Sheep report shows small decline
WOONSOCKET, S.D. -- Rick Tobin, of Woonsocket, S.D., farms along State Highway 281. His 160-head cattle herd is his main enterprise, but he farms and has 100 white face ewes.
WOONSOCKET, S.D. - Rick Tobin, of Woonsocket, S.D., farms along State Highway 281. His 160-head cattle herd is his main enterprise, but he farms and has 100 white face ewes.
He sells market-ready sheep either in Platte, S.D., or Chamberlain, S.D.
“There’s not a lot of people getting into them,” Tobin said. “It ain’t real exciting to be a sheep man, but they’re not a lot of work. When you’re lambing, it’s work.”
A Jan. 30 report from the National Agricultural Statistics Service said South Dakota had 255,000 sheep and lambs, down 6 percent from last year and ranking seventh among the states in sheep numbers. The biggest states in sheep numbers are Texas, 720,000; California, 600,000; Colorado, 420,000; Wyoming, 345,000; and Utah, 290,000.
Mike Caskey is a lamb and wool program instructor for the Pipestone (Minn.) Lamb and Wool Program of the Minnesota West Community and Technical College. He said though Minnesota numbers have dropped 4 percent in the past year, he thinks the biggest declines have come in the northern third or half of the state, and in the southeast, where producers have competed with predators.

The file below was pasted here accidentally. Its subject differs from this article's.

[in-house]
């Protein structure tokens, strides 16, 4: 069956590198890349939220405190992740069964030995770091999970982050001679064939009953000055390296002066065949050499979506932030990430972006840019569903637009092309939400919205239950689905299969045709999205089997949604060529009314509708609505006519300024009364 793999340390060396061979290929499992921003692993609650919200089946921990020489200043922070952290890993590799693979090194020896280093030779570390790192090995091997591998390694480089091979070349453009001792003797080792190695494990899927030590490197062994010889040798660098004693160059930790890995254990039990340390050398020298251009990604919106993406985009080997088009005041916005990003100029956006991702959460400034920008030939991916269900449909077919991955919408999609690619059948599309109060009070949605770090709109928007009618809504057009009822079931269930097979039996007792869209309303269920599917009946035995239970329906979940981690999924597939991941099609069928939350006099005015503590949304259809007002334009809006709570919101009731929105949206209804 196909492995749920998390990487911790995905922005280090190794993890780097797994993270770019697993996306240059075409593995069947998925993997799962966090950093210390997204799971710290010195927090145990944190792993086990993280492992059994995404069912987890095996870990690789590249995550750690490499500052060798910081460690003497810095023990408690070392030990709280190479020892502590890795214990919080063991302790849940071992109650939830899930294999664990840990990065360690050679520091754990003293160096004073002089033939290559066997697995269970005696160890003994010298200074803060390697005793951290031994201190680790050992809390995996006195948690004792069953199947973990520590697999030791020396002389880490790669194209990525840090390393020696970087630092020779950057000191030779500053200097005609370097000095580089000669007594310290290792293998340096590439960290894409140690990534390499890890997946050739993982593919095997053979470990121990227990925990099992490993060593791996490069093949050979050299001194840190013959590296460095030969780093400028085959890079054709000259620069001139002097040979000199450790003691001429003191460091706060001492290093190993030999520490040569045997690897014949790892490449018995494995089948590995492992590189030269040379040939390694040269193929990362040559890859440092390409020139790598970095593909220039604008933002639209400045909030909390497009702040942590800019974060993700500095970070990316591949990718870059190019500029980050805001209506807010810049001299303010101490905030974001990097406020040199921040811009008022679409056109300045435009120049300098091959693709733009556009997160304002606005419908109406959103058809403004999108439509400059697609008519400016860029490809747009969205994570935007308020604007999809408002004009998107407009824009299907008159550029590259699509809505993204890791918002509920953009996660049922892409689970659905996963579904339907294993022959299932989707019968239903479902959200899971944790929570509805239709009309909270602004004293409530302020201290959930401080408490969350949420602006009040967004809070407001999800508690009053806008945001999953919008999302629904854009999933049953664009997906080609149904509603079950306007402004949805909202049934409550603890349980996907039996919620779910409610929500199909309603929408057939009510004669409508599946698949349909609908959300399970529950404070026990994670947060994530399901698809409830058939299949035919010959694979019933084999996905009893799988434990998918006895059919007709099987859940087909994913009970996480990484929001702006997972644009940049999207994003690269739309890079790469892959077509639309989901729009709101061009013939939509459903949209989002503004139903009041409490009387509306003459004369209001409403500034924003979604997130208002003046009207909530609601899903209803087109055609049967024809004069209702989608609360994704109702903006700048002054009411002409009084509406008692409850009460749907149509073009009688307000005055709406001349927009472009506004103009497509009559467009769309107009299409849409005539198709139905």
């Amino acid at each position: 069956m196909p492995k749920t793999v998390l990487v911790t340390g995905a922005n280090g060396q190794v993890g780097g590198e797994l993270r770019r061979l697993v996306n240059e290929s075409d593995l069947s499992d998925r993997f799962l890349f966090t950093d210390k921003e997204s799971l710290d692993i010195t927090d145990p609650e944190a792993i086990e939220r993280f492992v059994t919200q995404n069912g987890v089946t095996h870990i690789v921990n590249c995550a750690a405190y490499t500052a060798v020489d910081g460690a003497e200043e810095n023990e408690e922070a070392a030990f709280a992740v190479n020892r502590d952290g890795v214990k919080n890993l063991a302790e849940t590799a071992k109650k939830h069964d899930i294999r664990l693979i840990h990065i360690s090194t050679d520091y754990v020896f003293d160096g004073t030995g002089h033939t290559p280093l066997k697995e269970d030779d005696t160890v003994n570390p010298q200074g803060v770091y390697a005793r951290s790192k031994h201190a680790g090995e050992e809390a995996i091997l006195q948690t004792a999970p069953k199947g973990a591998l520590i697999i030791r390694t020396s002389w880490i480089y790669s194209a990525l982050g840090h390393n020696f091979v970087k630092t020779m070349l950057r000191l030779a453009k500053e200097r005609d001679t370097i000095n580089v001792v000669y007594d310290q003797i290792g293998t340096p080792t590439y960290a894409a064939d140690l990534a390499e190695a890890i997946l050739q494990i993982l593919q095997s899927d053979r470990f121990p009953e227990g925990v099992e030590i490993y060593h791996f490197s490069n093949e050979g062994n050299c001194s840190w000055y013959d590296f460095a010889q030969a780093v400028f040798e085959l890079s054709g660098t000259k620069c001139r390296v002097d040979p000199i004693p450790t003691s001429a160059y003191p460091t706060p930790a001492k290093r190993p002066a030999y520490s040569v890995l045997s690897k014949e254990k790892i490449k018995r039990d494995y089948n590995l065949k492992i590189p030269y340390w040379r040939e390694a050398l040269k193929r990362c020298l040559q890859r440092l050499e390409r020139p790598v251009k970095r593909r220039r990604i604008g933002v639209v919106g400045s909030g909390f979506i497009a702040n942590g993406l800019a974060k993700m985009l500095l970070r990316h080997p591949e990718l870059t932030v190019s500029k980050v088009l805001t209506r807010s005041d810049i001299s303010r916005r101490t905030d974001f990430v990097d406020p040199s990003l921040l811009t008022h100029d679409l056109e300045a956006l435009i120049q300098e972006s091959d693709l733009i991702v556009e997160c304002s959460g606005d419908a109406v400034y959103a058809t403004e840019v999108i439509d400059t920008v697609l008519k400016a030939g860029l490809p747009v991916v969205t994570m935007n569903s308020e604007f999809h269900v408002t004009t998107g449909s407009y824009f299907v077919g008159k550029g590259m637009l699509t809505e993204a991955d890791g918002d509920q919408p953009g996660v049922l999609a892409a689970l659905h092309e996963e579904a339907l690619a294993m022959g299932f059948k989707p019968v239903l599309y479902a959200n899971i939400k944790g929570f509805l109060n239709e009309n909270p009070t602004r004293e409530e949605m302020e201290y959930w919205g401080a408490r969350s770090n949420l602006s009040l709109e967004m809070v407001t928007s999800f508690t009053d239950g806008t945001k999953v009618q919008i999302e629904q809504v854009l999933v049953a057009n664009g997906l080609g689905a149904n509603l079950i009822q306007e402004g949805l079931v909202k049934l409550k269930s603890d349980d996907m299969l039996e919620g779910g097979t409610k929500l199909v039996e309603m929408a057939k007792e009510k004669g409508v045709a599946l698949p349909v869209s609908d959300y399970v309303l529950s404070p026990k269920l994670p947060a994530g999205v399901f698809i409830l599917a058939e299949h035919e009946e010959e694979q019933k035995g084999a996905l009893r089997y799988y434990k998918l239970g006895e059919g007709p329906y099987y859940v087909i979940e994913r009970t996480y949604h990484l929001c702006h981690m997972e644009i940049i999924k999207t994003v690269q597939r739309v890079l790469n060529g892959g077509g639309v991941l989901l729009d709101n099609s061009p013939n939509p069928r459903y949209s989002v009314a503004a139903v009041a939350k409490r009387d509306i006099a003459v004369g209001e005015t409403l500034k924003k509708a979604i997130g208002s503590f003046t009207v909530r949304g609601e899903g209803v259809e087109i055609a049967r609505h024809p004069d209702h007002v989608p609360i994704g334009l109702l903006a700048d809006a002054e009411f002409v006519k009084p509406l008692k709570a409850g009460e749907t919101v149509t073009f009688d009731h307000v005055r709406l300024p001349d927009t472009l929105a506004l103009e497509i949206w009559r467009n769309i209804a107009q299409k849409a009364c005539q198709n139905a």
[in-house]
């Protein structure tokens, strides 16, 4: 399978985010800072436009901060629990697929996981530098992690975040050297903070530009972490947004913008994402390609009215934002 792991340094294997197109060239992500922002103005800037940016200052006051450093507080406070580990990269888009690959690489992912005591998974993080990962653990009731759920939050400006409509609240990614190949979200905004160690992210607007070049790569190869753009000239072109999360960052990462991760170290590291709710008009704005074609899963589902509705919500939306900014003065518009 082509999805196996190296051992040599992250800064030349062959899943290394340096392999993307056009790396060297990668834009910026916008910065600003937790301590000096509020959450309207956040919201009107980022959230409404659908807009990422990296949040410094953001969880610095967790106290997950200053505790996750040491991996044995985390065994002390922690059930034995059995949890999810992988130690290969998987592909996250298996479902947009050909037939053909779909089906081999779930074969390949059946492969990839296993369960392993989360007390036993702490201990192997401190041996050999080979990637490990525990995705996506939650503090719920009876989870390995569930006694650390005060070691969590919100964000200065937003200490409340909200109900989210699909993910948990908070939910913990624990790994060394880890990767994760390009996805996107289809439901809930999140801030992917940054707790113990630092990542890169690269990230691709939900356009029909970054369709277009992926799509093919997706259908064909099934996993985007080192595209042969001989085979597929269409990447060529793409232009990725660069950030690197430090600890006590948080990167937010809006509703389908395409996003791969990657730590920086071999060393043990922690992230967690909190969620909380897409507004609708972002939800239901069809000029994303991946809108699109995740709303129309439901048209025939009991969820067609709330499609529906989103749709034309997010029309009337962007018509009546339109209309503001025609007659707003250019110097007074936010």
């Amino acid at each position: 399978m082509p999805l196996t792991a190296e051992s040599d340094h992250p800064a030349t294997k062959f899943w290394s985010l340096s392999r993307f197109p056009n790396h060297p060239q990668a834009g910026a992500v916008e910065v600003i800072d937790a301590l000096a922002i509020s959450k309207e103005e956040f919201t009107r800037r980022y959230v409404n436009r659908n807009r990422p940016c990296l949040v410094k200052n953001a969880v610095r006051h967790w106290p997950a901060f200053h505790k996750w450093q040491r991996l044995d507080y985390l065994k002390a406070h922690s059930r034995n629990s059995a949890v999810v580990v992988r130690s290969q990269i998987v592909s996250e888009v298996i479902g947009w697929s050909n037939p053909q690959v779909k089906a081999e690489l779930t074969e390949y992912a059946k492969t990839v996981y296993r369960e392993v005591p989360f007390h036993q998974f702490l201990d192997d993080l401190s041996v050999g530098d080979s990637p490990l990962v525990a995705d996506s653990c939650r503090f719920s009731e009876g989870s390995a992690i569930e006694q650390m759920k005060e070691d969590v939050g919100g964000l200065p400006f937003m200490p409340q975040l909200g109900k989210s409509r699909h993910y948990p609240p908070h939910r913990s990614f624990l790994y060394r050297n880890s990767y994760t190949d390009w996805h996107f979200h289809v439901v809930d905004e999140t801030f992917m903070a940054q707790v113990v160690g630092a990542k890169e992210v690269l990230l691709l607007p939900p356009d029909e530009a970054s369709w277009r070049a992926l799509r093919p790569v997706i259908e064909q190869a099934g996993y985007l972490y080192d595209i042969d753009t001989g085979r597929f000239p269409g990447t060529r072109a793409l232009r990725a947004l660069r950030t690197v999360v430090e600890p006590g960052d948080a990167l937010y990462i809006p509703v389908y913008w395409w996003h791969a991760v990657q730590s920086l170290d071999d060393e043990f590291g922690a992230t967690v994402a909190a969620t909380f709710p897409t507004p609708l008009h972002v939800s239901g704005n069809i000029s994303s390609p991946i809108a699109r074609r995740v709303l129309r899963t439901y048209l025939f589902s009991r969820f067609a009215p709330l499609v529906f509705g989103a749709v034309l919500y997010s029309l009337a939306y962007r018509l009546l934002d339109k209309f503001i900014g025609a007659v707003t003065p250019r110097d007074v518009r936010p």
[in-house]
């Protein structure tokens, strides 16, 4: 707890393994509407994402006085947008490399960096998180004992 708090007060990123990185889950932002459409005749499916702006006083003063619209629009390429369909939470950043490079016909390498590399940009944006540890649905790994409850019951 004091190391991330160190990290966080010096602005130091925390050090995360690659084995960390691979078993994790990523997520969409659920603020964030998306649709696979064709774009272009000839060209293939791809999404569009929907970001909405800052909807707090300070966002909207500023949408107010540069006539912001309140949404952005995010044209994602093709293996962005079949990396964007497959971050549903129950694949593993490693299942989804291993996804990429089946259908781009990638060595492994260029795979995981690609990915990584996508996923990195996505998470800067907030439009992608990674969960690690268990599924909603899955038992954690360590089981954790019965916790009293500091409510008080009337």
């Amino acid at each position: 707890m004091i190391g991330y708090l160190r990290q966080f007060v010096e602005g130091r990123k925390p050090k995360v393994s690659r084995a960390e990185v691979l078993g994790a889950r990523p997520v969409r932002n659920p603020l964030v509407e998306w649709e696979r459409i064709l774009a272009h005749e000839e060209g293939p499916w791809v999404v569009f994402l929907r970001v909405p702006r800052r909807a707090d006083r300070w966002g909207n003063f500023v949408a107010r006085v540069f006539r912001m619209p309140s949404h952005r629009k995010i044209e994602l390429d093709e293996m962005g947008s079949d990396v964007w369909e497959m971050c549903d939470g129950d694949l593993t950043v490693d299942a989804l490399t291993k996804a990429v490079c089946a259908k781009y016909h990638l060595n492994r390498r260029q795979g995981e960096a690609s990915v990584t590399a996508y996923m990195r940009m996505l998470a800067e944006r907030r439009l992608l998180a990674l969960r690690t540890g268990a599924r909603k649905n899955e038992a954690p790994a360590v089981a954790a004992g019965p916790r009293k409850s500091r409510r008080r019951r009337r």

“In my part of the world (southwest Minnesota, eastern South Dakota), I’d say the numbers would be up 1 percent to 2 percent - maybe higher,” he said. There is probably a decline in smaller or mid-sized producers, who tend to jump in or out because of input costs, he said.
Here are NASS report details for this region:
South Dakota: 255,000 sheep and lambs, down 6 percent from 2014; breeding sheep, 200,000, down 5 percent; market sheep, 55,000, down 8 percent; ewes, 162,000, down 6 percent; rams, 6,000, down 14 percent; replacement lambs, 32,000, up 3 percent.
Montana: 215,000 sheep and lambs, down 2 percent from 2014; breeding sheep, 73,000, up 1 percent; total market sheep, 22,000, unchanged. Montana had 153,000 ewes, down 1 percent from 2014; rams were constant at 6,000 head; replacement lambs, were 34,003 head, down 8 percent.
North Dakota: 64,000 sheep and lambs, down 3 percent from 2014; 50,000 breeding sheep, unchanged from a year earlier; market sheep, 14,000, down 13 percent. The state had 42,000 breeding ewes, up 2 percent; a constant 2,000 rams; and 6,000 replacement lambs, down 14 percent.
U.S.: 5.28 million sheep, up 1 percent from 2014; breeding sheep, 3.935 million, up 1 percent; market sheep, 1.345 million, unchanged. The nation had 3.11 million ewes, up 1 percent. There were 175,000 rams, equal to 2014. Replacement lambs had increased 2 percent to 650,000.